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Collection Guide
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Finding Aid for the Roland Eli Coate, Sr. papers, 1925-1956 0000120
0000120  
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Collection Overview
 
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Description
The Roland E. Coate collection spans 45.5 linear feet and dates from 1925 to 1956. The collection is primarily composed of Coate’s architectural drawings and reprographic copies of his residential designs, but also includes presentation drawings, 8 x 14 in. black-and-white matted photographs of his buildings, his diplomas, large format scrapbook pages filled with drawings and reprographic copies, clippings regarding Coate’s work, awards, and Coate’s documents relating to projects.
Background
Roland Eli Coate, Sr. (1890-1958) was born in Richmond, Indiana. After attending Earlham College for two years, he transferred to Cornell University where he completed his degree in architecture in 1914. After school, Coate settled in New York and found work at the Trowbridge and Ackerman architectural firm. During WWI Coate served as a 1 st Lieutenant with the American Expeditionary Forces. In 1919 Coate moved to Los Angeles and joined the architectural firm which became known as Johnson, Kaufmann and Coate. While he was a junior partner in the firm, Coate helped to design St. Paul’s Episcopal Cathedral in downtown Los Angeles and All Saints Episcopal Church in Pasadena. By 1925, the firm had disbanded and Coate opened his own firm in Los Angeles and continued to design until his death in 1958. His first solo project was the All Saints Episcopal church in Beverly Hills. He went on to design many homes in the grater Pasadena area and in West Los Angeles. Coate was one of the early exponents of the Monterey Revival, the style for which he is best known, though he also designed Colonial Revival houses and California ranch houses.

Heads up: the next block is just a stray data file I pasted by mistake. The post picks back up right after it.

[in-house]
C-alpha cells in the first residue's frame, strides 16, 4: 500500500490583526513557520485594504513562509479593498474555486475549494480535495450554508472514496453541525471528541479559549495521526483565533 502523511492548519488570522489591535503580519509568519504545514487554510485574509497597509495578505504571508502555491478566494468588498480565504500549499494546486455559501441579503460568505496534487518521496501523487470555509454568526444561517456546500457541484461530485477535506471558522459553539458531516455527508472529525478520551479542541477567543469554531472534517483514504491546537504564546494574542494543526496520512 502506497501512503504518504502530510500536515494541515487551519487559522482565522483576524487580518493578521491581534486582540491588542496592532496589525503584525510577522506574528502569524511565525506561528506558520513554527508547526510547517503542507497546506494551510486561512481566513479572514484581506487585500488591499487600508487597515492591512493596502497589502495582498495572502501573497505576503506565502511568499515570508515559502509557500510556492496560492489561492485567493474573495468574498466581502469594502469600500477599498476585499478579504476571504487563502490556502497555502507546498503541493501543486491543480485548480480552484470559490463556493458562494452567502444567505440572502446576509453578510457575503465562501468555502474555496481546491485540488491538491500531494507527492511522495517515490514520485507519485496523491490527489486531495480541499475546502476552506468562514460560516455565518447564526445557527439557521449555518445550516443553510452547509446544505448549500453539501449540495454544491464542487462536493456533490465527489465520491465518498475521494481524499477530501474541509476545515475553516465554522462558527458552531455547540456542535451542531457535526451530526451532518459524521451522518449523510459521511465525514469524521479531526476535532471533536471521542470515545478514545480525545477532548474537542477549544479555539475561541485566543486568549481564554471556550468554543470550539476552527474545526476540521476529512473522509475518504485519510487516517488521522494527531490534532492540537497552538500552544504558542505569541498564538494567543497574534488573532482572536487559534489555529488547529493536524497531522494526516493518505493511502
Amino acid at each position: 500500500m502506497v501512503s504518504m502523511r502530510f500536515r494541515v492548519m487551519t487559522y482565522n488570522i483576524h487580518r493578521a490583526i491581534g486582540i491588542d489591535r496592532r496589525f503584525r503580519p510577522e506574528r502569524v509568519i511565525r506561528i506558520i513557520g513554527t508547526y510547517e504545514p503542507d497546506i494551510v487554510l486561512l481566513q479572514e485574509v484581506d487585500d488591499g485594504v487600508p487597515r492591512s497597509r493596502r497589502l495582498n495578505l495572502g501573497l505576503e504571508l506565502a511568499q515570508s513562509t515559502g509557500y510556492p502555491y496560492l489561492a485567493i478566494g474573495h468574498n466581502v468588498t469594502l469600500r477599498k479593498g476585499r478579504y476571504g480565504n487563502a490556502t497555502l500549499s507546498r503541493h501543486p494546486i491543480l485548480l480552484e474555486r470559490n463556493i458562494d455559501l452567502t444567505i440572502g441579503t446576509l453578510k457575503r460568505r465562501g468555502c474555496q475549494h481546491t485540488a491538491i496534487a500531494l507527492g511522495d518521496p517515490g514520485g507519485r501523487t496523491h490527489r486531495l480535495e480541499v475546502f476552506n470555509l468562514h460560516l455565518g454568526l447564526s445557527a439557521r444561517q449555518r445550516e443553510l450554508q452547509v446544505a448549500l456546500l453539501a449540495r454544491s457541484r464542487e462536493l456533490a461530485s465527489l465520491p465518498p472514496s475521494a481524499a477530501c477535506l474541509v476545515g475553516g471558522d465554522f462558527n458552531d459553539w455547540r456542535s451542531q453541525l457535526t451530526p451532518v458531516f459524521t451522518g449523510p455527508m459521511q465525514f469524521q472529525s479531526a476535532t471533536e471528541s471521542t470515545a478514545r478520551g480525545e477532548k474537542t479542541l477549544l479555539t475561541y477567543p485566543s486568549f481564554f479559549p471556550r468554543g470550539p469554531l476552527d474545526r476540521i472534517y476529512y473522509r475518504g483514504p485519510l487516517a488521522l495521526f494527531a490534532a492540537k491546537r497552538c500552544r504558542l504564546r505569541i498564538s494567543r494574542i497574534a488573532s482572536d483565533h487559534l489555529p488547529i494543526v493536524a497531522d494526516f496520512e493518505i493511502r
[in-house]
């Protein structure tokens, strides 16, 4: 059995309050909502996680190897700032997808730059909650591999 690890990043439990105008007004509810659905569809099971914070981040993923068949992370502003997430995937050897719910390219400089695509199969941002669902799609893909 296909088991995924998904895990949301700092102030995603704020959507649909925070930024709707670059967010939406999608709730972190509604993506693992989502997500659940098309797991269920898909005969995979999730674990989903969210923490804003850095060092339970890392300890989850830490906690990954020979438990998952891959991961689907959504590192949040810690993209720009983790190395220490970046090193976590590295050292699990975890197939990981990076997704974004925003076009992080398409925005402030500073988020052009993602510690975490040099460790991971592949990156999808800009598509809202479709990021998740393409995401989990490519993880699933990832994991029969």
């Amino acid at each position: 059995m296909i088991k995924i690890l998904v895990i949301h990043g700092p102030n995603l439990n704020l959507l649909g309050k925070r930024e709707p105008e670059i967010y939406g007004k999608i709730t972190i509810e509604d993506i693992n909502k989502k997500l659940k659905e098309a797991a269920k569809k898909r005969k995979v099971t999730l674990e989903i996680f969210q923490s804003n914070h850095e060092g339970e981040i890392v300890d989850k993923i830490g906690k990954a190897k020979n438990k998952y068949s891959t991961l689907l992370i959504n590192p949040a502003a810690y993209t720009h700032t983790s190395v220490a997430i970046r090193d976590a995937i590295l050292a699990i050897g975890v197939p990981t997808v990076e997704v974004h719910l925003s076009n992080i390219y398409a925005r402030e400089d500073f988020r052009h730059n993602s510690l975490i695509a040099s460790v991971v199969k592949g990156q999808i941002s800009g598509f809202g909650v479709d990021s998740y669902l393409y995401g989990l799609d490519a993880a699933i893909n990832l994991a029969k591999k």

Extent
45.5 Linear feet (10 record storage boxes and 13 flat file drawers)
Availability
Partially processed collection, open for use by qualified researchers.